As we walked we passed an old islander on a mule and it was obvious that he was going about his day and his work on his chosen form of transport. I got to thinking about how infrequently you see this now, much less even than when I first started to visit the Greek islands over twenty-five years ago and I realised that soon this will be a thing of the past. When this generation has gone it is likely that no one will continue to use donkeys for anything other than equine amusement. I felt glad that I had been there in time to see this and felt disappointed for those who will come after me and won’t.
We arrived at the bus stop in time but we needn’t have bothered as there was no bus driver because he was working to his own version of GMT, that’s Greek Maybe Time, and we had to wait twenty minutes after the scheduled departure before he arrived for work and warmed up the engine and the hydraulics before easing out of the car park to begin the journey.
The bus dropped us off by the side of the road and there was a short walk to the car park of the monastery and then a gruelling climb up an uneven path which clung to the side of the mountain overlooking a stunning blue sea and which took us eventually to the entrance of the startling white building set against the contrast of the age streaked grey and tan rocks. The monastery is built in a most improbable location, on the side of and into an inhospitable mountain but it was a good choice if all they wanted was solitude and peace and quiet because there are no neighbours to worry about.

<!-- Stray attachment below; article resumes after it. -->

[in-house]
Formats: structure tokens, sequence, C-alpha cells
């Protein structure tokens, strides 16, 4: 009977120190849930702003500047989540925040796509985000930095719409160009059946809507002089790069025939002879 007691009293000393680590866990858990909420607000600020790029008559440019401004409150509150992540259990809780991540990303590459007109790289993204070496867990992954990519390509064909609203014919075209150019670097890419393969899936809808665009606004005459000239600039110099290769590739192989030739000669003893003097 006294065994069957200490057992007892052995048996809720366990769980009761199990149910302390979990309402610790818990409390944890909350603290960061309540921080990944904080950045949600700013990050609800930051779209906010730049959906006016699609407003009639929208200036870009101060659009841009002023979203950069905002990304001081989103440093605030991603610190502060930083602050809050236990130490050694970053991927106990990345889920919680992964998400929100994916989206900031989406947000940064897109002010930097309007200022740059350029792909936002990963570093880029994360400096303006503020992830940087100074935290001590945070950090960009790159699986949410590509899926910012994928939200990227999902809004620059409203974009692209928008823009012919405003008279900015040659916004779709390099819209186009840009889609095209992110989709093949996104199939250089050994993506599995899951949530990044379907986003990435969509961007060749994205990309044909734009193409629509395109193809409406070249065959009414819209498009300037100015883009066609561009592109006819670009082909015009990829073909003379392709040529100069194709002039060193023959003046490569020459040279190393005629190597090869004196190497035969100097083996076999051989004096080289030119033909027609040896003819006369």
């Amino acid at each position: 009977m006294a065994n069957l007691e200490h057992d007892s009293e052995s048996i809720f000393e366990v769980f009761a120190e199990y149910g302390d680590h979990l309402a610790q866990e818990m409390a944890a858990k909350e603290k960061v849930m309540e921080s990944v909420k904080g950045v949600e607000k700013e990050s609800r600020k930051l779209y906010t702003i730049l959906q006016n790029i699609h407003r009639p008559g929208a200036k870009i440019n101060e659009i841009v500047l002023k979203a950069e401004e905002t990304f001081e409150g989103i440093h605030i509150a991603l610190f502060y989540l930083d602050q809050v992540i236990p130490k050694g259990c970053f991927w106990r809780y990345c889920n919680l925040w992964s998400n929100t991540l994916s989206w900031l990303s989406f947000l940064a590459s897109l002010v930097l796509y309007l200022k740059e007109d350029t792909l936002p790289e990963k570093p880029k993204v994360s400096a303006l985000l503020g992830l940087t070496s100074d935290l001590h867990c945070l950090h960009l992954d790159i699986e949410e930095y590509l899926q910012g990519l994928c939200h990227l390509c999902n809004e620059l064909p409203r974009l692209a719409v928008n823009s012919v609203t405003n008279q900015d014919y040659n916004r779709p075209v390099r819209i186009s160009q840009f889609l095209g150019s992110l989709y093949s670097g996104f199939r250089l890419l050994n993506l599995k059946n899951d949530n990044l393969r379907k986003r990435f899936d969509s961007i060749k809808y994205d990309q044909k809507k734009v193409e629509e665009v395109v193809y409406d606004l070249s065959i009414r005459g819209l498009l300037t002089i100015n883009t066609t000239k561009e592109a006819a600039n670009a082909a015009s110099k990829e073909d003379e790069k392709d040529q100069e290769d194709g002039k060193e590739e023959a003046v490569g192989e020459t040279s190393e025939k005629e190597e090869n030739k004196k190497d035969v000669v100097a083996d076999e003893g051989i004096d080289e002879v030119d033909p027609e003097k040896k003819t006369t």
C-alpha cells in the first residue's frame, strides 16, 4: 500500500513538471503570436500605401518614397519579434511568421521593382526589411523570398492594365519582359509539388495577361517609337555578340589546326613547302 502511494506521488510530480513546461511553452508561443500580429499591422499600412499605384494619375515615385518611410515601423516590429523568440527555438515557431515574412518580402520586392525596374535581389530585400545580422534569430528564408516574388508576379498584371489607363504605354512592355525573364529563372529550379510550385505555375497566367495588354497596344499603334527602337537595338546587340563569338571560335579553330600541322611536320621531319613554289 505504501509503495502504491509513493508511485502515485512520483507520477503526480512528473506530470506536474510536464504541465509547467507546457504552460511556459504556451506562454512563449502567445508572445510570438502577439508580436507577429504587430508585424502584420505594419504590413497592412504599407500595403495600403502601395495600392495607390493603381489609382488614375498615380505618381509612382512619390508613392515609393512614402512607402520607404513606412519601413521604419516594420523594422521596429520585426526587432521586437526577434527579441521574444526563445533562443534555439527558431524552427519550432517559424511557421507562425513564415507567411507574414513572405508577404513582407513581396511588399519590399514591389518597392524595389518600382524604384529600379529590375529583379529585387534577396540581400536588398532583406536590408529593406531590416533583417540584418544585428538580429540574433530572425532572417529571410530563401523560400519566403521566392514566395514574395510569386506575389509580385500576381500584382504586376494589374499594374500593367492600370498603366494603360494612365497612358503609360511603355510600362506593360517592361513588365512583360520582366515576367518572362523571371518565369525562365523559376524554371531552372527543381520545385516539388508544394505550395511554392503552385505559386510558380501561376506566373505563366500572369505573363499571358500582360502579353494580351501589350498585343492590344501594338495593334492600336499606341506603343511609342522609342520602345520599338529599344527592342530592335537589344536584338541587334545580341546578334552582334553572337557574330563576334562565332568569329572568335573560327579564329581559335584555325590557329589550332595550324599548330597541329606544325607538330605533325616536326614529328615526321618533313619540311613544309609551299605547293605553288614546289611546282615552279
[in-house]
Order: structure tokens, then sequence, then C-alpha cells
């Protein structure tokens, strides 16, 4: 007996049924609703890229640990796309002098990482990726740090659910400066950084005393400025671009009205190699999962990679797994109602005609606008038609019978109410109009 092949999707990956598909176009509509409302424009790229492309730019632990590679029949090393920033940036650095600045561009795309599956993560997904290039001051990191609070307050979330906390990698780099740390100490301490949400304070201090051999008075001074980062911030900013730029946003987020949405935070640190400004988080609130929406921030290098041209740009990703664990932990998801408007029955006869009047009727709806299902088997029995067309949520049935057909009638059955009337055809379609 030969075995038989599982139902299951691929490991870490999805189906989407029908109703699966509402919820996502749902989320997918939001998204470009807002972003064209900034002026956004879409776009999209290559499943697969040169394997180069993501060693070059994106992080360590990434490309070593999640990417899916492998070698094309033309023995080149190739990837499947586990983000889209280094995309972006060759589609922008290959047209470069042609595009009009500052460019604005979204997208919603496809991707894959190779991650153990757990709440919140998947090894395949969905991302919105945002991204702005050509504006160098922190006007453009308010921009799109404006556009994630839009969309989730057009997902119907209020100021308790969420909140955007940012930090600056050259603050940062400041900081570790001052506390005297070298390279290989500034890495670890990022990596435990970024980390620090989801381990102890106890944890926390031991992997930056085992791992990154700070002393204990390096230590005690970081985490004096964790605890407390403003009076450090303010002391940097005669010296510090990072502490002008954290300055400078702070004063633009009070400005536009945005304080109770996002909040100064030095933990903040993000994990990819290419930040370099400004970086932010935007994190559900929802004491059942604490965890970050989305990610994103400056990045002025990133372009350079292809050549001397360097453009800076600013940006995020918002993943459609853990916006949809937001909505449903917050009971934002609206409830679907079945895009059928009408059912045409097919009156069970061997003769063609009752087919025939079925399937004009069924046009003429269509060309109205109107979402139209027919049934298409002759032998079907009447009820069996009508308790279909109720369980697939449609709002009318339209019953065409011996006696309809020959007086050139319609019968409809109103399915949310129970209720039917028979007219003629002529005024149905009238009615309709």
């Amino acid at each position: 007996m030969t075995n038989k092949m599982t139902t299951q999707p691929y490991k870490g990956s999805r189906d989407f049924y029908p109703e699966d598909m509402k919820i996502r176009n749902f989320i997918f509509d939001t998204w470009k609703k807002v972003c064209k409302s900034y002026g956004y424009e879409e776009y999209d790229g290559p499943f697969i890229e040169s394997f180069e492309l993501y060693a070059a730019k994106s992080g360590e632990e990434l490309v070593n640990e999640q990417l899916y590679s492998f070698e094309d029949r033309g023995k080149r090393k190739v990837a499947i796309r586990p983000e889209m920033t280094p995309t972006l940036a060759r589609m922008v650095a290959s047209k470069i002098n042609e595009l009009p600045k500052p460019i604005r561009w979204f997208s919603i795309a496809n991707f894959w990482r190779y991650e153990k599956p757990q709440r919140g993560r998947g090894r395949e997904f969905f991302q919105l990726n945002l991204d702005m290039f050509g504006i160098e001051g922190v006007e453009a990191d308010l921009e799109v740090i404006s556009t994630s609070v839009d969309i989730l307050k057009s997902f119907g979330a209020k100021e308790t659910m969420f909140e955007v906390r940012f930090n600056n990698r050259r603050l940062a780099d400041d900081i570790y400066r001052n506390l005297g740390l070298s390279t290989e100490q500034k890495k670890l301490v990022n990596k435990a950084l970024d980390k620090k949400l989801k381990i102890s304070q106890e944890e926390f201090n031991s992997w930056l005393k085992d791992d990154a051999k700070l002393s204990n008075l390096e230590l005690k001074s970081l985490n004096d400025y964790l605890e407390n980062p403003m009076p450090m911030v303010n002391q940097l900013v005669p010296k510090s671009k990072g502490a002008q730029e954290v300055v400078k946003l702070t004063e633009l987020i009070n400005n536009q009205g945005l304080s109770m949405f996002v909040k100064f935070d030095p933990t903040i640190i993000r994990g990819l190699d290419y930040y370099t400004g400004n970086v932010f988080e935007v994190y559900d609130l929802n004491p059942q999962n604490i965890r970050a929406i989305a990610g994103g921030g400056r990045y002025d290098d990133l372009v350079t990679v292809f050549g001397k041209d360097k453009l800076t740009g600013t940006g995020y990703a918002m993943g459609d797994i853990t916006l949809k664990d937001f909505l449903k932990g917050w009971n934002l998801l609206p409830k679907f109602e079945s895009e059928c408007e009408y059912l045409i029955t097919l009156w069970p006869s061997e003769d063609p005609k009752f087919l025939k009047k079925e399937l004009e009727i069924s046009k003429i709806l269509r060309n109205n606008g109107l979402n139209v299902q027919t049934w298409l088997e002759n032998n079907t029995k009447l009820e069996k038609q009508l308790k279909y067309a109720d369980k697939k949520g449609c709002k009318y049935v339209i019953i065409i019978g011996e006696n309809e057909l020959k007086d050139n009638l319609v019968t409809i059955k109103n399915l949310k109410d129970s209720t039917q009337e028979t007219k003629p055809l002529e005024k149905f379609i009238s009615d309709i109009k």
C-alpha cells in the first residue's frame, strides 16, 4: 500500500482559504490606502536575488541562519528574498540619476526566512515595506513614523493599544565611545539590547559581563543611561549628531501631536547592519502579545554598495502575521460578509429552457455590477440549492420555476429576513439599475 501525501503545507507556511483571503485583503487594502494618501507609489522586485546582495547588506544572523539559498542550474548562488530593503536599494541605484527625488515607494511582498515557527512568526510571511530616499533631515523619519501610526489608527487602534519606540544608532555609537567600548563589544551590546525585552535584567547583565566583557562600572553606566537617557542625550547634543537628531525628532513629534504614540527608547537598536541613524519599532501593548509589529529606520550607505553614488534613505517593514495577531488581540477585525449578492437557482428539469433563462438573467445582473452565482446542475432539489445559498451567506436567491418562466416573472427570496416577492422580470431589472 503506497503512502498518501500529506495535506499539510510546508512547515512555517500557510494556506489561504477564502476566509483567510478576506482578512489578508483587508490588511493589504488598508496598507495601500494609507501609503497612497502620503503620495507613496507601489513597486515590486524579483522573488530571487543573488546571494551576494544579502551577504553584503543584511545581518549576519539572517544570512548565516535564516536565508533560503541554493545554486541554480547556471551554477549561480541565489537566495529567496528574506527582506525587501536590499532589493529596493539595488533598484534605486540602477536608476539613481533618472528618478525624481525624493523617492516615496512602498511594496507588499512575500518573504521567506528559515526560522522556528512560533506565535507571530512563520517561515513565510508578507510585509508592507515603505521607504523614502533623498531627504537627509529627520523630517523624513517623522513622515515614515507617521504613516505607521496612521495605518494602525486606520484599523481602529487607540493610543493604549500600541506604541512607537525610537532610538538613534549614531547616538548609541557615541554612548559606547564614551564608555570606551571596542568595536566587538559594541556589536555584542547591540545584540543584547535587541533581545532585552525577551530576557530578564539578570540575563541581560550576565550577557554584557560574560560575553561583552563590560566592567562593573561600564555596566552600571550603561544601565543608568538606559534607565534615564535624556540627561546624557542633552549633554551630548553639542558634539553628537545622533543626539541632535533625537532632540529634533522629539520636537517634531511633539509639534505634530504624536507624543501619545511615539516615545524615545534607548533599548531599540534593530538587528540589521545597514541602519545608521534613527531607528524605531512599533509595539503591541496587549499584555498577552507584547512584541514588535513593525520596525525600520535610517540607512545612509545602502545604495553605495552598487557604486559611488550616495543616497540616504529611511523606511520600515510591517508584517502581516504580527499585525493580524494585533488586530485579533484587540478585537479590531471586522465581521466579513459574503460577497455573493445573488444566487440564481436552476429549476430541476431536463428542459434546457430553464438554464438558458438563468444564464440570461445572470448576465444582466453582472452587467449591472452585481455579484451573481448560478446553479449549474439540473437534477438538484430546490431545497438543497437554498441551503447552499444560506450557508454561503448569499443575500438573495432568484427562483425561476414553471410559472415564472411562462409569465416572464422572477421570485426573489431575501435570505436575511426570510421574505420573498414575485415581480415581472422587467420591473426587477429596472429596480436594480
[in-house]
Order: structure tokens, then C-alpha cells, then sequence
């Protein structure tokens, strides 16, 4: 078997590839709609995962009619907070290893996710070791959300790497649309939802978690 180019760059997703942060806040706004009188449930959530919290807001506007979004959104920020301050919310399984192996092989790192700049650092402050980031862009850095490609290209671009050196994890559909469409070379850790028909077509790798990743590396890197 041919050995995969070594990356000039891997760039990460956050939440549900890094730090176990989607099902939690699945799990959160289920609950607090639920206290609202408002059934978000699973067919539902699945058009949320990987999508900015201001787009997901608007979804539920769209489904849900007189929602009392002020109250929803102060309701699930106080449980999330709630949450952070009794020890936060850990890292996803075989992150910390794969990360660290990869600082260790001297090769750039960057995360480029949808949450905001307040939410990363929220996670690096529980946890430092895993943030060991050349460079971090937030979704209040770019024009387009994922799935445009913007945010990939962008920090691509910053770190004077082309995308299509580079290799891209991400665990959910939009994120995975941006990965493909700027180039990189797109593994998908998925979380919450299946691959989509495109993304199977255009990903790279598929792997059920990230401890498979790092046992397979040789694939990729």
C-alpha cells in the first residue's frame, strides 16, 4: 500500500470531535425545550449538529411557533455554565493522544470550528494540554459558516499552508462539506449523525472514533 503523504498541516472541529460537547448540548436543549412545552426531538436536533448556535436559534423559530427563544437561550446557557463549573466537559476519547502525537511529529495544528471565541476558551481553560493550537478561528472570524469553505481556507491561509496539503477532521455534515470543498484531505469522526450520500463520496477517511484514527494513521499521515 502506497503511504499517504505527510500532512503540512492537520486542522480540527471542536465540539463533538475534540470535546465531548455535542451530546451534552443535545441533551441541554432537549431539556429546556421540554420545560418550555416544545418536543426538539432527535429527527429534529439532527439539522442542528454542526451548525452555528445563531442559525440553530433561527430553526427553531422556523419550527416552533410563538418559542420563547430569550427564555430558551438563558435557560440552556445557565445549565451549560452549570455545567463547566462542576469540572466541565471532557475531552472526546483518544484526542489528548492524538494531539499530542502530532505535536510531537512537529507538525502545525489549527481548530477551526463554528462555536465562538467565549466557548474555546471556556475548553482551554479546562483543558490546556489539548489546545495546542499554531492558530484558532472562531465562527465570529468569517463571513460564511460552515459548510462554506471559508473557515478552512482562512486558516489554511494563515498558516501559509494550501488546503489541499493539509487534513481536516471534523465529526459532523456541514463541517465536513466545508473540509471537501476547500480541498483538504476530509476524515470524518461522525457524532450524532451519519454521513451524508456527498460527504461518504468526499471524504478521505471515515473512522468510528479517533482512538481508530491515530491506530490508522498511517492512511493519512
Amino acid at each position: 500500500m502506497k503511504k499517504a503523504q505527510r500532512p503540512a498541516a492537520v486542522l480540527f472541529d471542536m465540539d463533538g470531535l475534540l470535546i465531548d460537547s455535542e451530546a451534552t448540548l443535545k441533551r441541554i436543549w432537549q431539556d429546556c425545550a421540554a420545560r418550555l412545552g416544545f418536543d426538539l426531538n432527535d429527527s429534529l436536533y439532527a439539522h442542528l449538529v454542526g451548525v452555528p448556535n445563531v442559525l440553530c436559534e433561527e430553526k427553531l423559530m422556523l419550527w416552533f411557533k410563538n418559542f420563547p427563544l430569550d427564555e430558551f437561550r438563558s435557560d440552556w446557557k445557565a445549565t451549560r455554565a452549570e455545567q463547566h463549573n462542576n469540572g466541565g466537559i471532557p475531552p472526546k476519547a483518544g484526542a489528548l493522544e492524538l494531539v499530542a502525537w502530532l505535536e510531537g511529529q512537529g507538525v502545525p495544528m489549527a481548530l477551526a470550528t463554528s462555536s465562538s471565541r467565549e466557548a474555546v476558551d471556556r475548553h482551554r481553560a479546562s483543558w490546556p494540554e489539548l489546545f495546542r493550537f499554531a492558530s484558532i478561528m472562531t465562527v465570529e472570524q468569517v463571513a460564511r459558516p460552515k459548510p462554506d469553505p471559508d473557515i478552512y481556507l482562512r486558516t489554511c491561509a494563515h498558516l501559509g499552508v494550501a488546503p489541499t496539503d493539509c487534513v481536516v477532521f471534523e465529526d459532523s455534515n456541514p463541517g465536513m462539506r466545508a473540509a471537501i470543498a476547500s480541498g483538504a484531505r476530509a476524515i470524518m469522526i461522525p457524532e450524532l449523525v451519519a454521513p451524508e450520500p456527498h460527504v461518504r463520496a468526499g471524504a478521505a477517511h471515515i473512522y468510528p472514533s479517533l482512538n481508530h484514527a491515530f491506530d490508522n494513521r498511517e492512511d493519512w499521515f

We were slightly irritated to see that this year there was a selection of clothing available to borrow for those who didn’t meet the dress code – it certainly wasn’t there two years ago. Anyway we changed into our appropriate clothes and climbed the final steps to the entrance where a young man assessed our appearance and, satisfied that we were presentable, allowed us in.
It had been a long walk just to visit a few tiny rooms and it didn’t take long to make our way through a couple of anti-chambers and then the main chapel smelling of incense and adorned with icons and pictures of old priests and decorated with cloth of vibrant green and blood red with gold brading. It was all over rather quickly and the longest part of the visit was a minute or two in room on the way out where a priest handed out loukoumi and a glass of special raki which was for sale in a small display case in the corner. Finally we visited a tiny museum displaying robes, manuscripts and religious artefacts and then we were shown back out into the sunlight and took the path back down to the bus stop.
On the way back we were ready for a second visit to the Chora where we ambled through the corkscrew streets returning several times to exactly the same place passing by several churches, the castle, blue doors, blue sky, shady vines and friendly cafés and I knew that this was my kind of town. The Chora is rather like a hippie time-warp, slow, lazy, faded and bleached, pot plants struggling in the midday sun and appropriately slow mood music in the tavernas and bars – it reminded me of a favourite pair of old denim jeans and my battered blue t-shirt that I am reluctant to throw away. In and around the tavernas there were lazy cats, which in between trying to look cute for diners with leftovers were concentrating on looking for a shady spot and simply snoozing the day away.